August 2009: Return to the Moon

NASA hopes to make the next lunar landing around 2020 — some 50 years after Neil Armstrong planted the first human foot on the Moon. Learn more about plans for a return and other lunar missions in Astronomy's August 2009 issue.
By | Published: July 5, 2009 | Last updated on May 18, 2023

WAUKESHA, Wis. — On December 14, 1972, astronaut Gene Cernan lifted his foot from the lunar surface, ending the first wave of human exploration of the Moon with the promise, “We shall return.” Now, more than a generation later, NASA is making plans for a next round of exploration.

Astronomy‘s August issue investigates current unmanned missions and future plans for the Moon in a special report. Articles explore NASA’s new lunar program, proposals for subsequent manned Mars missions, Europe’s recent Moon mission, and China and Japan’s lunar expeditions. This special issue will be available on newsstands June 30.

“How we’ll return to the Moon”
When NASA’s manned lunar missions commence as early as 2020, the systems that will transport astronauts to the Moon will bear a superficial resemblance to the tried-and-true Apollo hardware. In reality, these similarities only obscure the vast improvements the new program will contain, dubbed “Apollo on steroids.” In “How we’ll return to the Moon,” author James Oberg, a former NASA space engineer, summarizes the updated technology of the new lunar lander and command module and explains how this new equipment will send humans back to Earth’s only natural satellite — and bring them home. The article includes stunning digital artwork of each phase of lunar exploration, as well as a detailed illustration that explains each step of the journey to the Moon.

“Next step Mars?”
We’ve already managed to put astronauts on the Moon, but landing humans on Mars will pose new challenges and great dangers. As NASA plans for a “Moon first, then Mars” strategy, others believe manned missions to the Red Planet should be the focus now and not just in the distant future. In “Next step Mars?” Associate Editor Daniel Pendick explores current proposals for getting astronauts to the Red Planet and analyzes one of the biggest challenges such proposals have to overcome — landing heavy payloads in one piece.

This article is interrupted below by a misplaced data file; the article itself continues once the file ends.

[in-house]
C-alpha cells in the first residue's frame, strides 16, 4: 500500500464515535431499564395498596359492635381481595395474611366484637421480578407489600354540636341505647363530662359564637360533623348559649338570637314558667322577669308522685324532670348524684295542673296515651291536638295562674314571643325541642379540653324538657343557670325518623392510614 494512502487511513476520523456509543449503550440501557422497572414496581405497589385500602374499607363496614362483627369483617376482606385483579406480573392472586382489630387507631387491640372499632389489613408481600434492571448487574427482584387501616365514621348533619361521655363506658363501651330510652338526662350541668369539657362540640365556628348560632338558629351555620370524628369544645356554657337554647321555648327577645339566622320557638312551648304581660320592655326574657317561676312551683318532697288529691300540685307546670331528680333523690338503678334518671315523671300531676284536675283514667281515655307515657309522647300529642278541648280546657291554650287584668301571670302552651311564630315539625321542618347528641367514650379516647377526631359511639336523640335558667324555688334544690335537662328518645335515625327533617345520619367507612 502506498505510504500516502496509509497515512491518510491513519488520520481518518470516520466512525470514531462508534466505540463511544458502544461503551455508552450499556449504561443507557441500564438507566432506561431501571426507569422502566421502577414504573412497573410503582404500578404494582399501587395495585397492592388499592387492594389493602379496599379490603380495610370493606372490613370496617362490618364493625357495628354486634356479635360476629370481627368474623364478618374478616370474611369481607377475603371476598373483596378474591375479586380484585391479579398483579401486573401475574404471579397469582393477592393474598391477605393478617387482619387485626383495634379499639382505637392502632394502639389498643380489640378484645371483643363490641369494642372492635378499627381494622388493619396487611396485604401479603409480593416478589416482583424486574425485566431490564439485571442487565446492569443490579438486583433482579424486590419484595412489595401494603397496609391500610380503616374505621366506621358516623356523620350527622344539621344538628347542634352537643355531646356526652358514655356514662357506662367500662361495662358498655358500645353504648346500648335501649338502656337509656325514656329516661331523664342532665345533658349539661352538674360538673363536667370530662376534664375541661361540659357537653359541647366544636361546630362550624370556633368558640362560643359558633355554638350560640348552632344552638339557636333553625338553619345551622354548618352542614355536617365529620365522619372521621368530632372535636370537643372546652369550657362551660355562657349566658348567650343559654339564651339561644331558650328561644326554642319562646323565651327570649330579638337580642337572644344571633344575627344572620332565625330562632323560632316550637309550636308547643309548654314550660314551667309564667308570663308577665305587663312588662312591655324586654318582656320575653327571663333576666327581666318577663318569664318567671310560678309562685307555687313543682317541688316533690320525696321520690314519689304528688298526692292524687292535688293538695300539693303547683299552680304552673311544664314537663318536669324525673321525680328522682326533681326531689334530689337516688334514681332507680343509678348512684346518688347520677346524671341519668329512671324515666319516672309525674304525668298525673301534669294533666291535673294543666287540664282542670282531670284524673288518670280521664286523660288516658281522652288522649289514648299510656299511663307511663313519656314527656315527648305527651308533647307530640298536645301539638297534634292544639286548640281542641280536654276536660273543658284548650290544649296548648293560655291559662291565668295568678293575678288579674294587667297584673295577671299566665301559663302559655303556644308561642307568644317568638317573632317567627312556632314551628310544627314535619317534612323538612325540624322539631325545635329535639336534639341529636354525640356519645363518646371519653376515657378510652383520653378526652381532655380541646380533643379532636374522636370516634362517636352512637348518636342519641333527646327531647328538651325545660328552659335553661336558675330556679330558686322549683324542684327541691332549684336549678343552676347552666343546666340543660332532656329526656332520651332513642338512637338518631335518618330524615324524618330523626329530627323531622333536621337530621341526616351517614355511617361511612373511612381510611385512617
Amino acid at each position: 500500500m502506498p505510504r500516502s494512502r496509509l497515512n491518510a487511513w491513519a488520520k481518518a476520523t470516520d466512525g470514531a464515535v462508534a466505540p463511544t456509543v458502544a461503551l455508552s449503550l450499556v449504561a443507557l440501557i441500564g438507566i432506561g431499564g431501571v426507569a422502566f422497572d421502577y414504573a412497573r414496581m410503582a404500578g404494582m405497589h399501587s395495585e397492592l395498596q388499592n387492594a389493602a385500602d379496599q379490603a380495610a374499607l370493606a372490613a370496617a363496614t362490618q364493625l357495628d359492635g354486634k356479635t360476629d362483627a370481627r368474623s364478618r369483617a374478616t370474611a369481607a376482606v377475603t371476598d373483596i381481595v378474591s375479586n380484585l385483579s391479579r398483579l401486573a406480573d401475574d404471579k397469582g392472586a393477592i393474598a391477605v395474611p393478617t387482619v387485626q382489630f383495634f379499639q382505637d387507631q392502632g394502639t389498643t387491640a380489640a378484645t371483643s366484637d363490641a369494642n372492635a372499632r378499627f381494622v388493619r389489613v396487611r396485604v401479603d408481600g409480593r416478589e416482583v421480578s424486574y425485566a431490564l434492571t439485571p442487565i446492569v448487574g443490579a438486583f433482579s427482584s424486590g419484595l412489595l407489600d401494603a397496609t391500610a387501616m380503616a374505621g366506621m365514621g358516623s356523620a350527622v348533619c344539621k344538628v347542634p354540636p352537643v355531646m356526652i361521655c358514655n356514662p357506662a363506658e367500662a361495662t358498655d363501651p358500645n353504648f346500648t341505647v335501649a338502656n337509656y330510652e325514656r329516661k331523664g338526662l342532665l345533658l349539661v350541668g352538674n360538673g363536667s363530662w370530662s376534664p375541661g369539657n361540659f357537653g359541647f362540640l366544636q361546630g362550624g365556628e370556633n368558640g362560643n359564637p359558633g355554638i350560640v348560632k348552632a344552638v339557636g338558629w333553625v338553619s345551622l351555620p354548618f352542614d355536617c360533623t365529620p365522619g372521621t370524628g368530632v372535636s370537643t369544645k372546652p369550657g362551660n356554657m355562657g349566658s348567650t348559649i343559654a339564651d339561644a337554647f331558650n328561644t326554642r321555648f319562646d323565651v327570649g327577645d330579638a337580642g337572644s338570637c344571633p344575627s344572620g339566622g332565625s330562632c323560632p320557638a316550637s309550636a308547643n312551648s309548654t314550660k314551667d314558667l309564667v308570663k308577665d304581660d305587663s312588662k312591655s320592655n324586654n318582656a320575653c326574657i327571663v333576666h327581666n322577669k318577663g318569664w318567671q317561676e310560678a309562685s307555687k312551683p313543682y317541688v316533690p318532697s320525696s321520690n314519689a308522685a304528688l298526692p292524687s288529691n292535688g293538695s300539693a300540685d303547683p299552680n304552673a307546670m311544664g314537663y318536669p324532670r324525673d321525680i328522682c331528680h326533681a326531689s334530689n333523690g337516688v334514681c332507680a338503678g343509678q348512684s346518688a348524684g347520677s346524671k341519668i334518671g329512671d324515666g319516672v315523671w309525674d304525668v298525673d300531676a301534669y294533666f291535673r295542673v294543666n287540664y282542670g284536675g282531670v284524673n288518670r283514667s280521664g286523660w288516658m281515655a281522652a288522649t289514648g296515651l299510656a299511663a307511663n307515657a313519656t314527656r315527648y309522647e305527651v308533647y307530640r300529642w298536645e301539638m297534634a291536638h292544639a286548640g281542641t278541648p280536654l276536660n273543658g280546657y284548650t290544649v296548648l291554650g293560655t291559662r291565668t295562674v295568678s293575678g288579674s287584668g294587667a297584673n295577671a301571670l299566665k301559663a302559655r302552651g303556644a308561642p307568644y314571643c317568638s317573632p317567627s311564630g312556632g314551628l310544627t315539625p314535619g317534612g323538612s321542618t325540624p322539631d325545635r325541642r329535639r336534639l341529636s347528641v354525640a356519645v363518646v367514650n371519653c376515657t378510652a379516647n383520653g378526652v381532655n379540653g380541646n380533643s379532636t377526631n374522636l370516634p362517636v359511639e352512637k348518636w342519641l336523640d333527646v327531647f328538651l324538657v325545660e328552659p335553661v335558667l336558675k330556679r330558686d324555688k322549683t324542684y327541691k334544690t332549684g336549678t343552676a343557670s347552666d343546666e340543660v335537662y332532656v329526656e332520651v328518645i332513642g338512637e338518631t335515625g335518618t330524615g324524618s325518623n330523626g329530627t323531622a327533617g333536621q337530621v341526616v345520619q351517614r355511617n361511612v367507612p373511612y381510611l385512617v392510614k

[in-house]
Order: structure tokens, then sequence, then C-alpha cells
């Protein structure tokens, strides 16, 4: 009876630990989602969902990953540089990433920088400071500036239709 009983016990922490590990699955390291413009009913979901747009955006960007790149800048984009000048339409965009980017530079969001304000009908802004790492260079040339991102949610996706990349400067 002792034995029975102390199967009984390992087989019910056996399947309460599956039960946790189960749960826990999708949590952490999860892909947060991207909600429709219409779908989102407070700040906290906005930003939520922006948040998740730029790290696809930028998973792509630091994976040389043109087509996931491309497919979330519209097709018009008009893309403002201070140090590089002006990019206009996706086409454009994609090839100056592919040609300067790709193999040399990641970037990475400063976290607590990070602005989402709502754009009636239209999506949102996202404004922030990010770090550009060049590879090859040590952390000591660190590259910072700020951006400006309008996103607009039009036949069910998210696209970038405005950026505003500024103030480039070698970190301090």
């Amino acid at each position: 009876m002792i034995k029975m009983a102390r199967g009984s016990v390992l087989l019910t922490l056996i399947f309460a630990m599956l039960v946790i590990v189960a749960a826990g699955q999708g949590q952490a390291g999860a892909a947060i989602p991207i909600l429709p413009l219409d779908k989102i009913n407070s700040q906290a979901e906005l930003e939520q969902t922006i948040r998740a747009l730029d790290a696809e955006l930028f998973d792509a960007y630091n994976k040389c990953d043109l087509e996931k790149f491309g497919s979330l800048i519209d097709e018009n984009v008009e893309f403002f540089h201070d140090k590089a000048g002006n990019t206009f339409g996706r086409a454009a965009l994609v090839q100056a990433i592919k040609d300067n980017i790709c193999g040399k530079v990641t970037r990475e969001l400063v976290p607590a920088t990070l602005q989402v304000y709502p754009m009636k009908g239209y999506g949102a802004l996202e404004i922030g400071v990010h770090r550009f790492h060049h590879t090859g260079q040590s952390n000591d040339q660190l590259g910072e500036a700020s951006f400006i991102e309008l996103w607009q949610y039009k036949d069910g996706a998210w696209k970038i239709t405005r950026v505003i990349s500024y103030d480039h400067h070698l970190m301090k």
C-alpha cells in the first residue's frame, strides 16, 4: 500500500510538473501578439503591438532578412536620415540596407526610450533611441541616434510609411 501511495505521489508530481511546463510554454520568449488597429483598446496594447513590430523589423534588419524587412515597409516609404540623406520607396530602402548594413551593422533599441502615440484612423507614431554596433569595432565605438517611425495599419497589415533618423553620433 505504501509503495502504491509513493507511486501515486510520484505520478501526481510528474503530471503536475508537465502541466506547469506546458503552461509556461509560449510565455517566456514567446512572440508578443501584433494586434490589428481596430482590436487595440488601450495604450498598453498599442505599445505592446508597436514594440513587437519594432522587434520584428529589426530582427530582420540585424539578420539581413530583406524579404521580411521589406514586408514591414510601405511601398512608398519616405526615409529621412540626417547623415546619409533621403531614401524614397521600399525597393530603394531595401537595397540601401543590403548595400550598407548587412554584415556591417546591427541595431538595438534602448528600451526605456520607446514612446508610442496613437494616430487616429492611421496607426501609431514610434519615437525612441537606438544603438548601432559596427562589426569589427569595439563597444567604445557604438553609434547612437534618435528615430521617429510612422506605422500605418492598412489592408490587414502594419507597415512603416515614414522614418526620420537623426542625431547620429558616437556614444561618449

Recent pioneering lunar missions
As the world prepares for future manned missions to the Moon, individual agencies have sent their first probes to our satellite, including the European Space Agency (ESA), the Japan Aerospace Exploration Agency (JAXA), and the Chinese National Space Administration (CNSA). In “What Europe’s Moon mission revealed,” SMART-1 Lead Project Scientist Bernard H. Foing explains how ESA’s lunar probe served as a steppingstone for future solar system exploration. And Senior Editor Michael E. Bakich summarizes the accomplishments of JAXA’s and CNSA’s first-ever lunar missions in “Asia’s new assault on the Moon.”

Also in the August 2009 Astronomy

  • “Who was the real Charles Messier?” — His catalog of deep-sky objects may be world famous, but most people don’t know much about the man behind it.
  • “Orion’s truss-tube scope offers powers and portability” — Contributing Editor Phil Harrington reviews Orion’s SkyQuest XX12 reflector.
  • “The Sky This Month” — Exclusive pullout star charts will guide you through August’s night sky.
  • The August issue of Astronomy also includes Astro News, Astro Confidential, Bob Berman’s Strange Universe, Glenn Chaple’s Observing Basics, David Levy’s Evening Stars, Stephen James O’Meara’s Secret Sky, Ask Astro, New Products, Telescope Insider, The Cosmic Grid, and Reader Gallery.